Realizing the structural resonance between the unwinding film reel and the spiral form of the piece, Smithson took on the task of completing the quasi documentary in a manner that both reflected his compositional style and used the film medium to produce experiences analogous to those he sought in the earthwork itself. The film that resulted, currently screening three times daily at Ace, is probably the best surviving artifact of Smithson’s creative mind at work. Even under the conditions of less-than-ideal light and soundproofing in which I experienced it (but which the gallery has since redressed), the freshly reprinted film is a startlingly original collage of raw cinematic experimentation, spinning off into clinical descriptions of heat prostration and speculations about crystalline lattices while the camera is hypnotized by reflections off the lake, or jumps around a map of the planet in the Jurassic era in faux classroom-movie style. All the while clearly and compellingly telling the story of the construction of the massive jetty.
On the wall of the screening gallery and filling the walls of one adjacent are the familiar documentary B&W photographs of The Spiral Jetty taken by Gianfranco Gorgoni, the longtime art-world photo-documentarian. These are the photographs through which most of us have experienced the work — the closest physical art experience we have had of it. As such, they retain an iconic quality as the conduit through which the magnitude of Smithson’s accomplishment has been channeled. Apparently for technical reasons, the bulk of the photos are broken into grids of four prints, adding a not-incompatible structural layer to the work that emphasizes the essentialist geometric and archetypal spiritual intimations of Smithson’s vision. As art, it pales next to Smithson’s film, but the combination is the closest anyone can get to actually experiencing The Spiral Jetty anymore. For most of the 30 years since it was built, the already inaccessible jetty has been submerged under several feet of salt water.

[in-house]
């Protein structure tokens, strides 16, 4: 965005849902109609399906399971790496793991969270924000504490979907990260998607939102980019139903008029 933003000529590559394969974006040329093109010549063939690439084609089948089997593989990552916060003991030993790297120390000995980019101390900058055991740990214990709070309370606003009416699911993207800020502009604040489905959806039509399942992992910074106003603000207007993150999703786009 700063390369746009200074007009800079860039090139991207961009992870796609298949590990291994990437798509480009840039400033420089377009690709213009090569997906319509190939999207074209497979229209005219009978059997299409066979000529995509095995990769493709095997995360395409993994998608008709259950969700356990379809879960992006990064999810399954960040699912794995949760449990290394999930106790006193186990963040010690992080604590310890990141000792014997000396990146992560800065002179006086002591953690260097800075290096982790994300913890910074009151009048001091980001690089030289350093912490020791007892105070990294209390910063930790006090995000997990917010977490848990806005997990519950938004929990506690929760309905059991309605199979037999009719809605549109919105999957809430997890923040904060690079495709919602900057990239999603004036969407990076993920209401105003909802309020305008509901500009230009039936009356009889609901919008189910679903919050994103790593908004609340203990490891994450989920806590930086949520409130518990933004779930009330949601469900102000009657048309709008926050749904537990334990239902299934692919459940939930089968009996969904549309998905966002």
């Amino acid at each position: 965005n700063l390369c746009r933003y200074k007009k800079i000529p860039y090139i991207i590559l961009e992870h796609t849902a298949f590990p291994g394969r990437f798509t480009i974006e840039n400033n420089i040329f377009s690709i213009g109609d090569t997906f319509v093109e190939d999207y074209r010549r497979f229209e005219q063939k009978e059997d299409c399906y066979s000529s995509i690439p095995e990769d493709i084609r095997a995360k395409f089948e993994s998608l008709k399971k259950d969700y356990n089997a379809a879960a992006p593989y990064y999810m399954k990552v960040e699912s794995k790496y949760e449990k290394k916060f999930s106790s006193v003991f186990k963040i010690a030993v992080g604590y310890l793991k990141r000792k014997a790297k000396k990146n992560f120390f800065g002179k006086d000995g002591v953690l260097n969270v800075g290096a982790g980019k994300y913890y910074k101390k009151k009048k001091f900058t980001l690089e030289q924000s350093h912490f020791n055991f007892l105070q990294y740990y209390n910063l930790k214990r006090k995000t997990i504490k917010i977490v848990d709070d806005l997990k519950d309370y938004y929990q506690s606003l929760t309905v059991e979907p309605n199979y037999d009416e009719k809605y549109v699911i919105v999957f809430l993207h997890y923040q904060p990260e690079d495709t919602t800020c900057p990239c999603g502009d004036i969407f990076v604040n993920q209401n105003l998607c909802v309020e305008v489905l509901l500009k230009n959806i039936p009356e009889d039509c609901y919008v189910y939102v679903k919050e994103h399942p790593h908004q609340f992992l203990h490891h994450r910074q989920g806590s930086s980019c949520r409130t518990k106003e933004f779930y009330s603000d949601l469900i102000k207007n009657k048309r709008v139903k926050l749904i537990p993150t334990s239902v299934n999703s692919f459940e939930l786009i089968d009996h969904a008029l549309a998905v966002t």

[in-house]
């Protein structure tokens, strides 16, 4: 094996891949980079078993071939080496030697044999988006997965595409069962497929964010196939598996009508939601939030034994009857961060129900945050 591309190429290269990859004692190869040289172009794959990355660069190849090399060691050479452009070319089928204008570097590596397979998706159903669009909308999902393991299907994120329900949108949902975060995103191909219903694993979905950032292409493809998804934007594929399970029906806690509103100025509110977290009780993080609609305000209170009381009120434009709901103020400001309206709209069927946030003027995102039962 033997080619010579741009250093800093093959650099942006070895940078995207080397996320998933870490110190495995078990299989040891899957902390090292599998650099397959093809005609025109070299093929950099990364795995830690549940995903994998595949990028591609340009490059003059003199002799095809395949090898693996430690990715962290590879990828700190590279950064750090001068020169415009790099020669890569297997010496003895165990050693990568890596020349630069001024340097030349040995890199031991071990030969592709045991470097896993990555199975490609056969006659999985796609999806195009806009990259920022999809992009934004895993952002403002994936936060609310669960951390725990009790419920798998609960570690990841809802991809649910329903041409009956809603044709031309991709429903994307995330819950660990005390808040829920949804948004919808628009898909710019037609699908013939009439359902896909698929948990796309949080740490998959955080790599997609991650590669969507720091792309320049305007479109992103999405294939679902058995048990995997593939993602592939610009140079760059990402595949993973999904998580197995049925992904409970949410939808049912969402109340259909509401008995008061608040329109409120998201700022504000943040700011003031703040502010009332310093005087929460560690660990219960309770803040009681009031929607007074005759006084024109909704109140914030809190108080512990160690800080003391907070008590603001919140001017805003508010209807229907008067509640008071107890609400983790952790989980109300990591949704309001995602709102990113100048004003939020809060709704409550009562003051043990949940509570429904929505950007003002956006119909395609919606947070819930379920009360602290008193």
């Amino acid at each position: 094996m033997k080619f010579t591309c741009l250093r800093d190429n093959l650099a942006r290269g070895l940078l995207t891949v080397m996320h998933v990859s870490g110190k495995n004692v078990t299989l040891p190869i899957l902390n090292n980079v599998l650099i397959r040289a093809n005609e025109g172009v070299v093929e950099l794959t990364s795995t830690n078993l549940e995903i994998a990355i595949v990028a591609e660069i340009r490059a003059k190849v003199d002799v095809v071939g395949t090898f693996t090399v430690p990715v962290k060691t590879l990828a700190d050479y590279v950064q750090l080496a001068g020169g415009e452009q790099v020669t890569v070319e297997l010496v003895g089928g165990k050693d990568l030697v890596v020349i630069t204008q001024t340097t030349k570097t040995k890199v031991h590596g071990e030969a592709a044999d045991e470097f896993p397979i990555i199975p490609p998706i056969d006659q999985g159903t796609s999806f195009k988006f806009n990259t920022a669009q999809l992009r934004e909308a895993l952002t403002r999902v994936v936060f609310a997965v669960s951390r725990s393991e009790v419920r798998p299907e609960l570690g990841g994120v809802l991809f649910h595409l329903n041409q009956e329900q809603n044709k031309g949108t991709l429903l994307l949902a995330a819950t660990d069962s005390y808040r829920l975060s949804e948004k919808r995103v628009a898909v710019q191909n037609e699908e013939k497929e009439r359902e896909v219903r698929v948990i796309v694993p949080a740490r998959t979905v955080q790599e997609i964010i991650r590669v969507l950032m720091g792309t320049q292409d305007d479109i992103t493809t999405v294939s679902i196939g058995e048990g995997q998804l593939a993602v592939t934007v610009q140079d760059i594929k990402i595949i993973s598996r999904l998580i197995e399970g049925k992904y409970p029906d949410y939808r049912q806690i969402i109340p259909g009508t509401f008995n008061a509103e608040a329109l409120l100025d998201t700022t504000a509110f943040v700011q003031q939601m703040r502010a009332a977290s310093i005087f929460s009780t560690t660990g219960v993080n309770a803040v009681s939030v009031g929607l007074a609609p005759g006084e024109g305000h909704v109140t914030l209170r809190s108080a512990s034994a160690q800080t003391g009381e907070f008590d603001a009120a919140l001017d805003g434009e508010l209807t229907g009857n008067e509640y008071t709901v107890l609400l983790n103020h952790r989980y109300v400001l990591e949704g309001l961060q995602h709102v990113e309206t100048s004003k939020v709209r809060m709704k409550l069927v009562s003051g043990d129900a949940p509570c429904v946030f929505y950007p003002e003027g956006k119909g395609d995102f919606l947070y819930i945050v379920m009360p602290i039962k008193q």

In fact, the majority of Land Art works, even those that weren’t explicitly ephemeral, have suffered from neglect, erosion or outright hostility — some to the point of absolute obliteration. CLUI, the Center for Land Use Interpretation, has chosen to inaugurate its beautifully remodeled offices and exhibition space with “Formations of Erasure: Earthworks and Entropy,” a show of large-scale contemporary photographs documenting and exploring just this phenomenon. This is a first for CLUI, whose bus tours and exhibitions, though directly descended from Land Art, have previously been careful to skirt the direct engagement of their monumental antecedents. In some ways, CLUI stands as a critical reproach to Land Art’s failures. From an initial interest in earthworks, founding director Matthew Coolidge’s pilgrimages to the wildernesses of Nevada and Utah awakened him to the vast numbers of unacknowledged creative landscape interventions created by industry and the military. Like any art that functions properly, Land Art, once it has taught you to look at things in a new way, renders its own pedagogical models redundant. This provides “Formations of Erasure” with an extra layer of conceptual reverb. The inevitable romantic tug of ruins filtered through the deadpan institutional descriptions of the CLUI house style produces something akin to witnessing a friend arrange the funeral of a sibling with whom he never quite got along.